Bye-cc: you can’t send that filth to the whole office. Best of luck with your next opportunity

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Business is Awesome: Value

It has been some time since the awesomeness of business was discussed on these pixels. One might therefore assume that business has lost its way, and is now no longer awesome.

That could not be further from the truth. Nostalgia had me browsing through some nice lines & boxes & numbers from yesteryear (2015), from the nice people of Goldman Sachs.

One number in particular struck me, right at the bottom. In 2010, World Market Capitalization was $52tn. In 2015, the hardworking denizens of the business world added over $10tn in value ($10.8tn to be precise). That’s $5.9B a day, even on weekends!

And business people get so much stick! If increasing the value of the world day in and day out isn’t important, I don’t know what is. Awesome.

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Be Resolute

What is a New Year without resolutions? Here at HardlyBusiness we have a few simple rules to make 2016 a bumper year for your business.

Put your customers first: without them, you wouldn’t have a business; place their needs above all else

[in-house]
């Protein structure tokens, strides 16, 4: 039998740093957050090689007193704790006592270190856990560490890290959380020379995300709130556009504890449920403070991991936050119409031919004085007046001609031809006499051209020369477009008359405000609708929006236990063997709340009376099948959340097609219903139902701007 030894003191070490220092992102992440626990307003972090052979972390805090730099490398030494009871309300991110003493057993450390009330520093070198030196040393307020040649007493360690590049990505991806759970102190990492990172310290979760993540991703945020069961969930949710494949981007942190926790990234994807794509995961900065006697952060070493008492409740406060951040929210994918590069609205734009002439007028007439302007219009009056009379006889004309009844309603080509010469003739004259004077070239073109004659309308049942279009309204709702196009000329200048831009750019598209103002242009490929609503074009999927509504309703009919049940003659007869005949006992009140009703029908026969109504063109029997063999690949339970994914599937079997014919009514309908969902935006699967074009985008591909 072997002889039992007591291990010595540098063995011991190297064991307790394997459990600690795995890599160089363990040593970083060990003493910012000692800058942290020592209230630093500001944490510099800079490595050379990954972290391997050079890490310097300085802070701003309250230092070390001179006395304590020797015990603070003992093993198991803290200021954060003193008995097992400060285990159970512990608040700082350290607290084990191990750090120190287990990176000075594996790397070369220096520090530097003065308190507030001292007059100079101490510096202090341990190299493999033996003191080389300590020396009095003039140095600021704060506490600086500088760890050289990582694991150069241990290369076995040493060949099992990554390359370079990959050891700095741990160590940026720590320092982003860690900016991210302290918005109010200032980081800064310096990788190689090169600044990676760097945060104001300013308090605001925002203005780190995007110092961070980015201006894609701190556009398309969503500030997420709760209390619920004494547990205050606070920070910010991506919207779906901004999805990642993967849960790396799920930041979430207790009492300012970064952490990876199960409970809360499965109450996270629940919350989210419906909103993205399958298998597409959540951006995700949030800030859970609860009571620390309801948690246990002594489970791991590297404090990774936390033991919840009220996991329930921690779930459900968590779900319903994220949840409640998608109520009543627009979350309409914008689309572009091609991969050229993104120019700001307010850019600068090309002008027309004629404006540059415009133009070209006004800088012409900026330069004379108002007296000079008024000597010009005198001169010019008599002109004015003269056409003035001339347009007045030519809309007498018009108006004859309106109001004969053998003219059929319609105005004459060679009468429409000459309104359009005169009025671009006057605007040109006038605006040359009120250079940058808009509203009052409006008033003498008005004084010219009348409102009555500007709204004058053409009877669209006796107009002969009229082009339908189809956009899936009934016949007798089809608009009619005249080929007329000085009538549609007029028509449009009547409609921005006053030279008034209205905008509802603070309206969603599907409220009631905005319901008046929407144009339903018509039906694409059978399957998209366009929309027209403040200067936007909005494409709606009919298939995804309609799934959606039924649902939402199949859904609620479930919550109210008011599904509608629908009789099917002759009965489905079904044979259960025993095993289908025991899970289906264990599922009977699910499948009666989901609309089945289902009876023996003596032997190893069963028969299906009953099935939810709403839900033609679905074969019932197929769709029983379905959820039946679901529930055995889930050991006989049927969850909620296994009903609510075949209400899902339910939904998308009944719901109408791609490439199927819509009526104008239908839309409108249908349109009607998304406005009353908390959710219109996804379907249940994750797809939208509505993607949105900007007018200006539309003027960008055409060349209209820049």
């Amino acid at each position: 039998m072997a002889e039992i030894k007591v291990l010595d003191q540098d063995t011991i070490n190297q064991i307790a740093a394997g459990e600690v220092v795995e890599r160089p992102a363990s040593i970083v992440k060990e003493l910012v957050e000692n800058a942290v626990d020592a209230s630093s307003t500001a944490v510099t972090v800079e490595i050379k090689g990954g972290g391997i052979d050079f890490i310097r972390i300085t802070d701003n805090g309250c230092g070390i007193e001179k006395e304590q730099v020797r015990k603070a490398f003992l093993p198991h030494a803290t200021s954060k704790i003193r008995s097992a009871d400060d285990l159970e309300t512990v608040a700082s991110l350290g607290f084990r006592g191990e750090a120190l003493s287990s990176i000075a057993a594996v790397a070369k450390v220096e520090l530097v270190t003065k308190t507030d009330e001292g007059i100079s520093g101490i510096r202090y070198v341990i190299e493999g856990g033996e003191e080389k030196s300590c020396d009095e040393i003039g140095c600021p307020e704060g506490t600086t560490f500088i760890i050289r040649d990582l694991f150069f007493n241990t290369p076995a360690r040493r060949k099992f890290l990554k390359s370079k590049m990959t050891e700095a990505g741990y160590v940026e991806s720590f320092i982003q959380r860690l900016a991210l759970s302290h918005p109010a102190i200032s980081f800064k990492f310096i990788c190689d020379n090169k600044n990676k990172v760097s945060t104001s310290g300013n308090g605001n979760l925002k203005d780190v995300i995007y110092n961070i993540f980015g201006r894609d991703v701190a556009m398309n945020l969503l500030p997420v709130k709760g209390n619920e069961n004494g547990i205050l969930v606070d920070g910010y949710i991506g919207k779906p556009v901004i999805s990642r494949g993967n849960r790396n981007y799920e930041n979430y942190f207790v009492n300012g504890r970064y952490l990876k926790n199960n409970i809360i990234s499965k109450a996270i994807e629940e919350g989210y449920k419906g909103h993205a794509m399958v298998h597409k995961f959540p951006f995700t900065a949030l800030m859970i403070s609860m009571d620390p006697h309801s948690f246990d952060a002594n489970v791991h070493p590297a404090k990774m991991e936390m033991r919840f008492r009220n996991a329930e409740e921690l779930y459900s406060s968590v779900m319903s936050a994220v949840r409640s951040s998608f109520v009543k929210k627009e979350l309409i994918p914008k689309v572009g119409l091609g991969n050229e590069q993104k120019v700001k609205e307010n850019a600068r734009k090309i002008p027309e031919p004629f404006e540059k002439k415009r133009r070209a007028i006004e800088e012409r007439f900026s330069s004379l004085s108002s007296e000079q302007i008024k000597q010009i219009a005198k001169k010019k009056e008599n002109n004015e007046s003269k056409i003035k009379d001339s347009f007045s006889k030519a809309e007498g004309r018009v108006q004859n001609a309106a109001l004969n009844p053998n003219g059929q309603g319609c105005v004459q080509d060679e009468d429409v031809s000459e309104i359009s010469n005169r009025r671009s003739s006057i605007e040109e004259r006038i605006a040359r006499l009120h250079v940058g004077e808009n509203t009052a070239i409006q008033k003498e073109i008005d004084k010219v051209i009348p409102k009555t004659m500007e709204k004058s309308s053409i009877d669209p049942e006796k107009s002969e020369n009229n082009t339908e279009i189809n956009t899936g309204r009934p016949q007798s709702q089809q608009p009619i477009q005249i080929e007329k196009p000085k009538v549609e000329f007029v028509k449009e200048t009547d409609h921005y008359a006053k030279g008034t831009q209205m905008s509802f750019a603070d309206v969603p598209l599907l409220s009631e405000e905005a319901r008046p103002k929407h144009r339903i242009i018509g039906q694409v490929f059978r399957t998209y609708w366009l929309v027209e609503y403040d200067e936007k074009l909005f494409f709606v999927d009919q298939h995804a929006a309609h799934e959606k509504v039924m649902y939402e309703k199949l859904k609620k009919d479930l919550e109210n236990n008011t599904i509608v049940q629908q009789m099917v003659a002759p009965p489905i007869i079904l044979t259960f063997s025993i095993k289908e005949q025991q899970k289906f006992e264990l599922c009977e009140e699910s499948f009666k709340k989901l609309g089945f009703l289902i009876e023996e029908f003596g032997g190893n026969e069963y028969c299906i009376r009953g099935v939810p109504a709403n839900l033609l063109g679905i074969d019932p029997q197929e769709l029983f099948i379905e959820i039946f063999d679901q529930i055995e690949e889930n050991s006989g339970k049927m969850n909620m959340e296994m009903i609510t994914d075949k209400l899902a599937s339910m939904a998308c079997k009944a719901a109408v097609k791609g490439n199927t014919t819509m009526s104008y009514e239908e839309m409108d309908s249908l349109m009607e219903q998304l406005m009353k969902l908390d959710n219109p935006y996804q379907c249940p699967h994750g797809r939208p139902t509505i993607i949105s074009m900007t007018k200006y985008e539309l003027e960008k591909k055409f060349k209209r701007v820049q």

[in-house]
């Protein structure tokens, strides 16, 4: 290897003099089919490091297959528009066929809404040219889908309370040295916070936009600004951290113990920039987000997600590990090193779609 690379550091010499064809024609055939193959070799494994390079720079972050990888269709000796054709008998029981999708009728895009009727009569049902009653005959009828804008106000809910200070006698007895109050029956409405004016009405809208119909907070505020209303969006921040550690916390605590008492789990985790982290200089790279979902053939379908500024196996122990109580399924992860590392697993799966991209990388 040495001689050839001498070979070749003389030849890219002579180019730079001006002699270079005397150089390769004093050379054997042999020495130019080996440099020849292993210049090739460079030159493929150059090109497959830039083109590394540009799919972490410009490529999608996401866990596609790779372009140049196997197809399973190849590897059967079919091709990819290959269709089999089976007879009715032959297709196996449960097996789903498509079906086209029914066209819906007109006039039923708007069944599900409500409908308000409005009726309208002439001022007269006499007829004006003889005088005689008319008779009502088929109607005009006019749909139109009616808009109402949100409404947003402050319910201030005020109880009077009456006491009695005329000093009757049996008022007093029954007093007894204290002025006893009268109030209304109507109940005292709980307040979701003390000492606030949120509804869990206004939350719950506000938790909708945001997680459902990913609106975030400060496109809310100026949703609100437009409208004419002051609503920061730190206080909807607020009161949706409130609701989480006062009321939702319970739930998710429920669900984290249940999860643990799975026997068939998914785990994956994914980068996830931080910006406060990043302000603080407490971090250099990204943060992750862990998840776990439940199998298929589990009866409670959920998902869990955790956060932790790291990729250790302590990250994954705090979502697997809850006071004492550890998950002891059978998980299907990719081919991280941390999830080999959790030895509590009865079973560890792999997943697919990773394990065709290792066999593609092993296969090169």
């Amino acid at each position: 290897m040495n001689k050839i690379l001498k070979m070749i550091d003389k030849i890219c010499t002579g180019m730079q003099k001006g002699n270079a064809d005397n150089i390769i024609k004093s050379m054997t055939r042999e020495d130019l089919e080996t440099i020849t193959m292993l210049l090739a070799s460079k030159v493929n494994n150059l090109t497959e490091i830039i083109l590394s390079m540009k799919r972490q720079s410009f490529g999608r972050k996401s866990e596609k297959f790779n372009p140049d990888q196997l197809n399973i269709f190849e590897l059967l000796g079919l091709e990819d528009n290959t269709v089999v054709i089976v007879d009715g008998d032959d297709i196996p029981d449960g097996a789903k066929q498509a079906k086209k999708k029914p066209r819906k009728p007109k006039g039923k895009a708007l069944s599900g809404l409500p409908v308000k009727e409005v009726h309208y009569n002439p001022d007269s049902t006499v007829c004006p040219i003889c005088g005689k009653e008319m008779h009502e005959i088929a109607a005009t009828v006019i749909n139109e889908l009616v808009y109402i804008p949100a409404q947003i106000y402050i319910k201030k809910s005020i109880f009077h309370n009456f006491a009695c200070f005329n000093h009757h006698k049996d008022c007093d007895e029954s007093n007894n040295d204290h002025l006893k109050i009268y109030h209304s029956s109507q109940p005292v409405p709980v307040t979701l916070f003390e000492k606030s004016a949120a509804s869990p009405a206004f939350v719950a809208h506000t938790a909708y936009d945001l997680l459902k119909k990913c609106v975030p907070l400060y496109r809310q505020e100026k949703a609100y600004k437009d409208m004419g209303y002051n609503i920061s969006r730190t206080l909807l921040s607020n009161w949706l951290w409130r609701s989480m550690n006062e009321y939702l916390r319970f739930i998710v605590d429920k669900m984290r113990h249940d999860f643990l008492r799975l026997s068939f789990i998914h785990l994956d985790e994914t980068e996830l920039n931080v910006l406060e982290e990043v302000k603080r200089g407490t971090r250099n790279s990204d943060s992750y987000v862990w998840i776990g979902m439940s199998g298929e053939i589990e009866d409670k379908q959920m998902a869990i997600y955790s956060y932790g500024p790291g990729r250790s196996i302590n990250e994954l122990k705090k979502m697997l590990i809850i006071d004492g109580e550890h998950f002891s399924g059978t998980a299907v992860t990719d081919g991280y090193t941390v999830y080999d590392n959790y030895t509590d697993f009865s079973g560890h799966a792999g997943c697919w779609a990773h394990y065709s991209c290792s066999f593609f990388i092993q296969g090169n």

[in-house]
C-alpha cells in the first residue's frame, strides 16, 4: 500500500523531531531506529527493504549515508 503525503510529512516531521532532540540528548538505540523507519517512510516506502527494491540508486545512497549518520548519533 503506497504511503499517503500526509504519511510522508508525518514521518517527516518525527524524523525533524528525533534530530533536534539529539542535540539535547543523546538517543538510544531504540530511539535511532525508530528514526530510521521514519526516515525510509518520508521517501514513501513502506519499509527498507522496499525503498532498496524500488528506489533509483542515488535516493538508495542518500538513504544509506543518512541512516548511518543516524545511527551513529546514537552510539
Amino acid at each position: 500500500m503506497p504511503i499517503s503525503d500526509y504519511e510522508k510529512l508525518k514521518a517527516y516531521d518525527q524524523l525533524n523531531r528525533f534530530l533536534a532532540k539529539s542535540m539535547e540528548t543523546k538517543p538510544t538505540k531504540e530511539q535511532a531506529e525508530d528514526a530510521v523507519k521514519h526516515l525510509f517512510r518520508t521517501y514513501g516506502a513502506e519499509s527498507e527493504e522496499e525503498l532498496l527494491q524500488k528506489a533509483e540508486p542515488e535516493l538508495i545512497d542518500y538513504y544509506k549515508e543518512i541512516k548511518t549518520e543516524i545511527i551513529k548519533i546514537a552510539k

Focus on your people: they are the most important part of your success, your most valuable asset

Think long term: don’t let day-to-day concerns distract you from your long term goals

Always be closing: a day without a sale is wasted, sell sell sell!

Do what you do well: don’t be distracted by one-offs and fads, focus on what makes your business great

Innovate and experiment: in this day and age you need to keep running just to stand still – how can you constantly innovate and grow outside your core competencies?

Stick to your guns: concentrate on your company’s mission for the year, and what you need to do to meet your targets

Roll with the punches: it is impossible to predict the future in today’s fast-moving world, so prepare to pivot!

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Out of Office